“Life can only be understood backwards, but must be lived forward.” ~Soren Kierkegaard
On my first day back in college, I sat on a bench outside a classroom and wrote in a tiny notebook. Glancing around at the young students lining up, my sunglasses slid down my nose as I hurriedly scribbled the thoughts buzzing around in my head.
“I’m afraid of being unprepared. I’m afraid of not being smart enough. I’m afraid of being left behind in the coursework. I’m afraid of giving up like I did last time.”
As evidenced in that journal entry, I was pretty terrified to be back in school.
I felt too old, too far behind, too unsure of why I was even trying in the first place. Wasn’t it too late to “catch up” anyway? Weren’t all of my friends already done with their bachelors, done even with their graduate degrees, forging careers and buying houses and doing those things that we all say we’ll do when we grow up? Hadn’t I made my bed when I gave up college the first time?
Really I just knew that it was too late to catch up to the one person I’d been chasing my whole life.
She was magnificent, really. This person had gone to college when she was “supposed” to, had since forged a meaningful career path, hadn’t wasted years in bad relationships and bad behaviors. She’d chased her dreams and flossed her teeth, run marathons and won awards, had tons of friends and confidence and was now living wealthy and successful and madly in love…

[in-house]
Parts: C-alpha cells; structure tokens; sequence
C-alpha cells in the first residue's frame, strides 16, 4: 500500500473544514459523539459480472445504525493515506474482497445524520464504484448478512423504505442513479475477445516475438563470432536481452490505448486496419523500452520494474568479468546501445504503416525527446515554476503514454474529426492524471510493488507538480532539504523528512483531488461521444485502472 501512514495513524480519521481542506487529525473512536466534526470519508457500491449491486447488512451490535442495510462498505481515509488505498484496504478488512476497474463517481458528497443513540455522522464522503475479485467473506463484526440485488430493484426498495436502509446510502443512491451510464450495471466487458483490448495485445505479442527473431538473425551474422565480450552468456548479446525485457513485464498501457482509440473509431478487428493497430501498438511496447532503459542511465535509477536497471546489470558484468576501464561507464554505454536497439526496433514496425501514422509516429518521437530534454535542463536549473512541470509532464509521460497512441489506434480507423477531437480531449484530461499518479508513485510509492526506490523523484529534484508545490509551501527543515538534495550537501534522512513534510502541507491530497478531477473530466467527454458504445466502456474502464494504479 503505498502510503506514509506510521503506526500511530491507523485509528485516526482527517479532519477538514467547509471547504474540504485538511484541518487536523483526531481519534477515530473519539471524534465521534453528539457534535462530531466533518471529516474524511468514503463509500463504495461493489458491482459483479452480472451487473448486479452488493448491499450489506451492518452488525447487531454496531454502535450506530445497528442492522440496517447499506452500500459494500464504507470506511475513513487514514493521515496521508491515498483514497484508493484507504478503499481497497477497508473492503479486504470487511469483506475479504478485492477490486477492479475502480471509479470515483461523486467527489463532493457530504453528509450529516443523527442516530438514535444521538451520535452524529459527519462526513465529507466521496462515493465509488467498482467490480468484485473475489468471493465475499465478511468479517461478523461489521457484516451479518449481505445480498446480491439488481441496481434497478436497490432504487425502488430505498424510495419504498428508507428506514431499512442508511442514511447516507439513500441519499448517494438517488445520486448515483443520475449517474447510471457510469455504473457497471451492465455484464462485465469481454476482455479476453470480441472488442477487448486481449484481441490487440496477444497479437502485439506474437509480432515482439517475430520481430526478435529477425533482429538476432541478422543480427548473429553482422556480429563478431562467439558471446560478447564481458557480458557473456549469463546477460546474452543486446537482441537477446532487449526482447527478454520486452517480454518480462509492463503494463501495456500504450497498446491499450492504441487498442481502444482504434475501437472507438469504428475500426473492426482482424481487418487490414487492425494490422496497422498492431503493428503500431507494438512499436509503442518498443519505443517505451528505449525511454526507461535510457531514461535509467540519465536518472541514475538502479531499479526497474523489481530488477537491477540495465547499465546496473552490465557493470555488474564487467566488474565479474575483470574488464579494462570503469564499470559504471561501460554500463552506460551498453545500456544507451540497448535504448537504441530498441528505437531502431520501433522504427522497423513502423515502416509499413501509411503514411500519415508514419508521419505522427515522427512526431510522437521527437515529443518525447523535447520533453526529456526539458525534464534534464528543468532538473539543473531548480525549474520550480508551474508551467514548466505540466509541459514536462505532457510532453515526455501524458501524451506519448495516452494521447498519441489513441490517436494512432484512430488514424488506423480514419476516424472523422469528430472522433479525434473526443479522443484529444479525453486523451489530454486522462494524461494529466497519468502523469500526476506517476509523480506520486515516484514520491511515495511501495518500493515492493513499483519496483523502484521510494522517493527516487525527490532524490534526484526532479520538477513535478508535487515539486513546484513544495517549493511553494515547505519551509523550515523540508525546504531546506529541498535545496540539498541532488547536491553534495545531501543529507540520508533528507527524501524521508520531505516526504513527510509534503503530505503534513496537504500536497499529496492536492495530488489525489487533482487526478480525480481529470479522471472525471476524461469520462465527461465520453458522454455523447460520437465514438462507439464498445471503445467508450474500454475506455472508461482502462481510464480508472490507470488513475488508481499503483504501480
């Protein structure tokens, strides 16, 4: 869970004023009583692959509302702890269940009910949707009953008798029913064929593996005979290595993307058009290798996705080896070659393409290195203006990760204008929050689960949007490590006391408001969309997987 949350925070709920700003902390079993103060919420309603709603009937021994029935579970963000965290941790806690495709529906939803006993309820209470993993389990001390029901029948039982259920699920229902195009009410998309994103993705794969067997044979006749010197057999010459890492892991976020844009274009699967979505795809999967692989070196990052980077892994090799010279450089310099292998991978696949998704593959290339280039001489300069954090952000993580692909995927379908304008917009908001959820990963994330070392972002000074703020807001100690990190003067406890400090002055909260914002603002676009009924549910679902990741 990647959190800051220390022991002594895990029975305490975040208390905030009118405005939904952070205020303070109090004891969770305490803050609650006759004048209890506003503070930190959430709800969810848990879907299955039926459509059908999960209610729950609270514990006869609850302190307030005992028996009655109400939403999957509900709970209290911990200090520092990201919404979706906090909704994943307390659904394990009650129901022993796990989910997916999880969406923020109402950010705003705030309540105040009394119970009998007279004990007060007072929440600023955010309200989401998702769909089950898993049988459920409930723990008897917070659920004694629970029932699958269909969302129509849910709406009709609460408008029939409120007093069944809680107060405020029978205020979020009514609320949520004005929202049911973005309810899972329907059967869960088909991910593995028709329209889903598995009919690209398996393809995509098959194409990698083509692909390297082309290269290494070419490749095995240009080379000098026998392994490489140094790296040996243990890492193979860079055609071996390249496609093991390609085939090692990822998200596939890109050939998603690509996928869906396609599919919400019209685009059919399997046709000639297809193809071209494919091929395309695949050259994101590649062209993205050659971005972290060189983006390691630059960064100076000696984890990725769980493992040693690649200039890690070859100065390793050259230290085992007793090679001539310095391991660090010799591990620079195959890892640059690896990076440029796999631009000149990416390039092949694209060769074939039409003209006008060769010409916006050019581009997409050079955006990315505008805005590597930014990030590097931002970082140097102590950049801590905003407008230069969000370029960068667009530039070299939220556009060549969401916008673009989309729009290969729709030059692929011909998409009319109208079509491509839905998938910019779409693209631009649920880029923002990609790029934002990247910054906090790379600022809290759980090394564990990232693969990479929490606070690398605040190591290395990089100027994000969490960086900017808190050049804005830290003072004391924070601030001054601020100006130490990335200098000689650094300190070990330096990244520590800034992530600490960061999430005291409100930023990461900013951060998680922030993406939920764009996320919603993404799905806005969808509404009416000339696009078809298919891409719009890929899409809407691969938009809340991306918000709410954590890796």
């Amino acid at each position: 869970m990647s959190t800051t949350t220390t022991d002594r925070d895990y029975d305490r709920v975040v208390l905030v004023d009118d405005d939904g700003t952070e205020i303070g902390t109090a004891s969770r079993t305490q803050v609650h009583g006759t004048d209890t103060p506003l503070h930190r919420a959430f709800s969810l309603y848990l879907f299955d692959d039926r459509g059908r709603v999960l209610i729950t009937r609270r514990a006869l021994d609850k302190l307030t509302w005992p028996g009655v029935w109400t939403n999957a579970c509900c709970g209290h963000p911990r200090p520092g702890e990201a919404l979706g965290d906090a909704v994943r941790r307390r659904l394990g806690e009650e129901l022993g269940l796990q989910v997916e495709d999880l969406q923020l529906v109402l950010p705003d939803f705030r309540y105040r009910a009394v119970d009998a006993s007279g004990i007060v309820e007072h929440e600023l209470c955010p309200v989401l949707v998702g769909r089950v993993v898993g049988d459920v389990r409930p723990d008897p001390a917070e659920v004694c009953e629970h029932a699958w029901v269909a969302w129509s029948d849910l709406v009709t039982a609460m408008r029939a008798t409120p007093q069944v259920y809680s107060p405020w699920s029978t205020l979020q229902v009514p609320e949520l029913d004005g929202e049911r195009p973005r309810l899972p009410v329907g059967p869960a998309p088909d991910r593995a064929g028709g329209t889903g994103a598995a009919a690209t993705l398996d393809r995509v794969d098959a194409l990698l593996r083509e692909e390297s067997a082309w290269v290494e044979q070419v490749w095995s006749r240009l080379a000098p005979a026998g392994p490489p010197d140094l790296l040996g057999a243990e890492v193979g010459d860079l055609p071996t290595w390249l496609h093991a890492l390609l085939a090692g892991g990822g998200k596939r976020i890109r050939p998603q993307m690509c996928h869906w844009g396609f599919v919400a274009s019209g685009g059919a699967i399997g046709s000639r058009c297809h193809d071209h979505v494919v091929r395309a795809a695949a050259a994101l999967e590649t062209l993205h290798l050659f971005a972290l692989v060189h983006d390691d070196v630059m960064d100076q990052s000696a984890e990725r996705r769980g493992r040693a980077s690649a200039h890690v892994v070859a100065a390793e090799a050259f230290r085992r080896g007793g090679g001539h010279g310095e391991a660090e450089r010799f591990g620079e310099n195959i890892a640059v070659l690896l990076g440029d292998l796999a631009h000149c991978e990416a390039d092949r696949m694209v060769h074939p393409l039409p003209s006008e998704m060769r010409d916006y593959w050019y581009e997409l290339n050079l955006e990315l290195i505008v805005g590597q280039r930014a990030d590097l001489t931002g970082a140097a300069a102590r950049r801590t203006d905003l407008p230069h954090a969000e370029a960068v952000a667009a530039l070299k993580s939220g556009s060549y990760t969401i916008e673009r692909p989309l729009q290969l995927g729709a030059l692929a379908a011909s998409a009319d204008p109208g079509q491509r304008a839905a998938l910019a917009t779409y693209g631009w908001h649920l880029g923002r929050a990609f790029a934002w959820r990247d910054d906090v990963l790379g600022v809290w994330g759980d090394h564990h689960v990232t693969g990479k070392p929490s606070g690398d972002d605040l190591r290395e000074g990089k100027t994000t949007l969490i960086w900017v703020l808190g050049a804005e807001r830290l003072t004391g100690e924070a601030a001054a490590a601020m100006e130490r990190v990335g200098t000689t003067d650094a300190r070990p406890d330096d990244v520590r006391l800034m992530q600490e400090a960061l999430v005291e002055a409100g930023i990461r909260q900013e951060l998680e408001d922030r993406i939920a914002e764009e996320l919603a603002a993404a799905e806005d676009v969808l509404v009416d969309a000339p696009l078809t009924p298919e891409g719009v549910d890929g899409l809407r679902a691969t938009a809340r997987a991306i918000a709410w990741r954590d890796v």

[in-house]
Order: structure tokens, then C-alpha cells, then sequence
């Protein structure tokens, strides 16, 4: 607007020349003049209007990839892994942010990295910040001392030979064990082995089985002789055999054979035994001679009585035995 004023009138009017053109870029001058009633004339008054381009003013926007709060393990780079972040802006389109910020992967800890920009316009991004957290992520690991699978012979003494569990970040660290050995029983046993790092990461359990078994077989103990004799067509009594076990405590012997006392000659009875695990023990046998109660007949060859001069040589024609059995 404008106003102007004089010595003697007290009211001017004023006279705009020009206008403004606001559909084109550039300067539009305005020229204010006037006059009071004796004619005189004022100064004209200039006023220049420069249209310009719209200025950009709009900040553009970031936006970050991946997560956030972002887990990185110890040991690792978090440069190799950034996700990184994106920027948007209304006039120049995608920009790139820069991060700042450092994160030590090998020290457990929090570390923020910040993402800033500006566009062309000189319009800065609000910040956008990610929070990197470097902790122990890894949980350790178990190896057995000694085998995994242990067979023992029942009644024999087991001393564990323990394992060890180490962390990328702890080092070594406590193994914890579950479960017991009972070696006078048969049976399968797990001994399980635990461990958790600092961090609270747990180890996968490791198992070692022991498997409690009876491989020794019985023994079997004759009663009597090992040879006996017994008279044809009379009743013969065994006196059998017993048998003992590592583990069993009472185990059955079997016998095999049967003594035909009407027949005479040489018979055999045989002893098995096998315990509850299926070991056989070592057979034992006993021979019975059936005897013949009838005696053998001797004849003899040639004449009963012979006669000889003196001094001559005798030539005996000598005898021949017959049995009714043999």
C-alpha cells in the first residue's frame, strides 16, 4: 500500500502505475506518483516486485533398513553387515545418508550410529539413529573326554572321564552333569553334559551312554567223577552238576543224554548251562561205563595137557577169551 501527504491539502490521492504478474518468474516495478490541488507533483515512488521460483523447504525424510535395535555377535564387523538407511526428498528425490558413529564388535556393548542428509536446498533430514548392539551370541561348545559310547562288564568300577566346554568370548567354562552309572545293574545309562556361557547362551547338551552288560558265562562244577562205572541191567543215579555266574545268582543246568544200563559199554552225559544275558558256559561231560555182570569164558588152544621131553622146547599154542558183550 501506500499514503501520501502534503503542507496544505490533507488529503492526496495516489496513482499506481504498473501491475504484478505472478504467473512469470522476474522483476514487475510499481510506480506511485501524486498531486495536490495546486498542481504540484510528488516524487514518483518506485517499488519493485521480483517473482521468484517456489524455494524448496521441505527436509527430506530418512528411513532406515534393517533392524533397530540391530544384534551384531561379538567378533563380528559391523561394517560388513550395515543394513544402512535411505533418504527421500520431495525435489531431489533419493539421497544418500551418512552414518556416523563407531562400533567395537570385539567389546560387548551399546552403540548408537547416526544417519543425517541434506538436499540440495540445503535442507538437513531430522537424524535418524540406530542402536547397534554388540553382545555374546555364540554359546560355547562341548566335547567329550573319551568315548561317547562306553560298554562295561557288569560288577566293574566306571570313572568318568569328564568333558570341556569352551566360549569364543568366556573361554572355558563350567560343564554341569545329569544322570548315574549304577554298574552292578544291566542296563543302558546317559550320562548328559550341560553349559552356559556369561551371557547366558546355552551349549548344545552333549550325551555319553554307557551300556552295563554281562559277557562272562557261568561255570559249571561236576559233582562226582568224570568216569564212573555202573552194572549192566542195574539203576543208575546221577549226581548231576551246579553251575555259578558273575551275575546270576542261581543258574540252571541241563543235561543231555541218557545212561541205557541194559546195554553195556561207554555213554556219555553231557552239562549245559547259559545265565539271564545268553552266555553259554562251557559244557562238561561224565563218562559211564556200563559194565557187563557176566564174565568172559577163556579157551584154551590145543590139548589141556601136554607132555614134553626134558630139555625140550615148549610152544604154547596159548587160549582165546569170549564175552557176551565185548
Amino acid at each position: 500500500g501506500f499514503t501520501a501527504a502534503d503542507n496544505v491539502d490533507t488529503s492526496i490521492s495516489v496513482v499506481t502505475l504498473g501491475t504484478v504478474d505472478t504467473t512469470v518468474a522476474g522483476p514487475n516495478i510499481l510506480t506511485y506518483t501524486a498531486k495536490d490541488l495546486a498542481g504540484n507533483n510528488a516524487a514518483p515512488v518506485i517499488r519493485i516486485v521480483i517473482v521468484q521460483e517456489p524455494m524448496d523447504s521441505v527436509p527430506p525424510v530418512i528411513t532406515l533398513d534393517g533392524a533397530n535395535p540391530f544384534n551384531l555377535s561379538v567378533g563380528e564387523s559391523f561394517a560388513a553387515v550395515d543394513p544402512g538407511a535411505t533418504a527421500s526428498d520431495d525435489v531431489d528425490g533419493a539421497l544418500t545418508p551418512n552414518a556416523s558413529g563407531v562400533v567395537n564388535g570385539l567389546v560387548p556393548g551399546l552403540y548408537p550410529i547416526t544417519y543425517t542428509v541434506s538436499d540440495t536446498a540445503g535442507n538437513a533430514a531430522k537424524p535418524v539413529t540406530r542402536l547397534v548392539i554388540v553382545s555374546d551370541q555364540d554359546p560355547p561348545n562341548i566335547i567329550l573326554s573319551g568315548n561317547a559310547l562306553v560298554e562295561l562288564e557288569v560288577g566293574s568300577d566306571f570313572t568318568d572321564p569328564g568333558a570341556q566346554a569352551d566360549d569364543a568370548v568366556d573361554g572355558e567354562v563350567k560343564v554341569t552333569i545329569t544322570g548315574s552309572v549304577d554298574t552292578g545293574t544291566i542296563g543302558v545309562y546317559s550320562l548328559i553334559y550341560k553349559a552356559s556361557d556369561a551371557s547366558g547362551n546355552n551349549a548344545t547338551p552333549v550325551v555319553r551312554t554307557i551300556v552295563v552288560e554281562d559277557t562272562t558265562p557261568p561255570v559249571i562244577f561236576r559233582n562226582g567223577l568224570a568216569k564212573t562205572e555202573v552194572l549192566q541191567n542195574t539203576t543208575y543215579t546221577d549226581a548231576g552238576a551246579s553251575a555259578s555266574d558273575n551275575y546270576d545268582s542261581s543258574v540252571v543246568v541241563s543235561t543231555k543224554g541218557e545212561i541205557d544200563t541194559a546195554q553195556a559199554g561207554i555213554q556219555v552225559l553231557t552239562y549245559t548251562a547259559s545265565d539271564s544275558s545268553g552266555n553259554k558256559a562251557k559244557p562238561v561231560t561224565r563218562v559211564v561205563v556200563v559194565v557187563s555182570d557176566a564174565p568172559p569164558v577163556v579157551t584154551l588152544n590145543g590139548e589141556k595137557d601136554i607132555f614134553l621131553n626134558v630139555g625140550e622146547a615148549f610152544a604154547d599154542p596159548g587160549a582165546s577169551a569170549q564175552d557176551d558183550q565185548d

…all cozied up inside my head.
That person was the woman I “wished” I was, and she was making my life a living hell. My constant comparison to the ghost life that I should have led would stop me in my tracks as I began to take steps toward goals: You’ll never be who you could have been, so why even try?
It’s for this reason that my return to school was a surrender of sorts.
A surrender to my inner perfectionist, the one who told me that if I didn’t do it “perfectly” or at the time other people had done it (whatever “it” was), then I shouldn’t do it at all.
The perfectionist who told me it was too late, that I would fail, that trying to be successful (like really trying) was the surest way to feel badly in the near future. My inner shame cranker, my saboteur, the voice that was easiest to hear throughout all the static of daily life.